Editorial: Go Home
If Congress Can't Do Anything, Why Bother Showing Up at All?
Even if the public doesn’t appreciate it, the 111th Congress has been enormously productive. But the prospects of getting anything much done in this pre-election work period get dimmer by the day — raising the question: Why is Congress even here?
In fact, to the extent that Members are here — the House has just a Wednesday-through-Friday workweek this week for the first time since 2008 — their activities are built around the elections. They are attending fundraisers as much as attending to legislative business.
Congress returned from the August break with an extensive list of things to do before leaving town in mid-October for official full-time campaigning. But the only item that’s certain of passage is long-stalled aid to small businesses, made possible last week when two Senate Republicans broke ranks to support the measure.
Senate Democratic leaders have pushed for action on a defense authorization bill — primarily to end the ban on openly gay service members and allow children of illegal immigrants to serve in the military and go to college. But Republicans seem determined to block it.
The ain’t-gonna-happen list goes on and on: food safety legislation made urgent by the recall of 500 million eggs this summer over possible salmonella contamination, a bill to restart federally supported stem cell research and all 12 appropriations bills needed to fund the federal government for fiscal 2011.
In the absence of appropriations, Congress will pass a continuing resolution to keep the government from shutting down.
Then there’s the biggest issue of all: what to do about tax cuts due to expire at the end of the year. “Uncertainty” has become the buzzword of the day — it’s believed partly responsible for sluggish hiring and investment — but it appears Congress will keep the uncertainty going into a lame-duck session after the elections.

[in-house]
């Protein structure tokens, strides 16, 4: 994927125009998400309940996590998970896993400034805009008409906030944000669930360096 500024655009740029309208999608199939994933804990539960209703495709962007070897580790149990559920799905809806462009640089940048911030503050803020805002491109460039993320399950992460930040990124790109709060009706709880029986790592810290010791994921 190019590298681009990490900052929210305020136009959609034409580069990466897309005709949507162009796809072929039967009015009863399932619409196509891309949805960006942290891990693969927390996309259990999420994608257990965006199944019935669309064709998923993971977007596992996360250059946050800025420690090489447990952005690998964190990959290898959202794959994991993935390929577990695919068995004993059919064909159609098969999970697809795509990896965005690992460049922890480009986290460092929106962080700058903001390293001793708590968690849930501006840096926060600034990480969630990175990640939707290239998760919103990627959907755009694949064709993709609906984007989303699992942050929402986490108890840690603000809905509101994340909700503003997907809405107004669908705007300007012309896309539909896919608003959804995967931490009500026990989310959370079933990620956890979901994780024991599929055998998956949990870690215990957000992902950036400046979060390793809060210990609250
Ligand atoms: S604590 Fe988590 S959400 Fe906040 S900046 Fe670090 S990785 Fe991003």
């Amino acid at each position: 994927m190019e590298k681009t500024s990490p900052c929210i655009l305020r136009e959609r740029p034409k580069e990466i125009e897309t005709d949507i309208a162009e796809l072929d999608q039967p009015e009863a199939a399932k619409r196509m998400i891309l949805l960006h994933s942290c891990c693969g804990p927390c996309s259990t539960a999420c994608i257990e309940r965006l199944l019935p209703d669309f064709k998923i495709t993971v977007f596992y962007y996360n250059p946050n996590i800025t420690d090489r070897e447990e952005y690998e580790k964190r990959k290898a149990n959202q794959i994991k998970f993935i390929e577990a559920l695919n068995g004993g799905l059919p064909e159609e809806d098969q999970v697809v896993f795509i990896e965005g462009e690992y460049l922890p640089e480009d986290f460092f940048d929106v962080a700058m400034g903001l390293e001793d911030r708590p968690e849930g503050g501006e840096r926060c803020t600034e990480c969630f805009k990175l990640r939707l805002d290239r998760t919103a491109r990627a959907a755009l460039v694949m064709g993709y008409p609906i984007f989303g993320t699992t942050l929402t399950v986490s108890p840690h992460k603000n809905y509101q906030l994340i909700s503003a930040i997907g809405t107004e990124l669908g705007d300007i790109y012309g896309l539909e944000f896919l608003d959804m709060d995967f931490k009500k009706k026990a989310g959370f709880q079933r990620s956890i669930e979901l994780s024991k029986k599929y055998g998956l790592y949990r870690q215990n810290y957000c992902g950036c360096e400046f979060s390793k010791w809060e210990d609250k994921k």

Voters deserve to know before the elections what their Senators and Representatives favor as the appropriate level of taxes. They also deserve to know whether Congress will decide this matter in a timely fashion. Congress surely will not let all of President George W. Bush’s cuts expire — raising taxes on everyone — so it’s a job that ought to be done promptly.
Few Democrats seem to be touting the accomplishments of the 111th Congress, but they are actually remarkable, including the $787 billion stimulus that is at least partly responsible for ending the Great Recession, credit card reform, health care reform, financial services reform and expansion of the student loan program.
The public disapproves of Congress’ performance by 77 percent to 18 percent, according to a Gallup poll, and disapproves of all the big initiatives except financial services reform.
Nonetheless, it’s up to Congress to finish its work — and not in a chaotic lame-duck session, when the difficulty of reaching agreement could be even more difficult than it is now.
Retiring Sen. George Voinovich (R-Ohio) said to Congressional Quarterly: “People are fearful and angry. They’re wondering, What in the world are those people in Washington doing? … What about us, what about our problems?'”
If Congress can’t get anything done in September and October, it might as well go home, even if it means reinforcing voters’ suspicions that it doesn’t care a lick about them.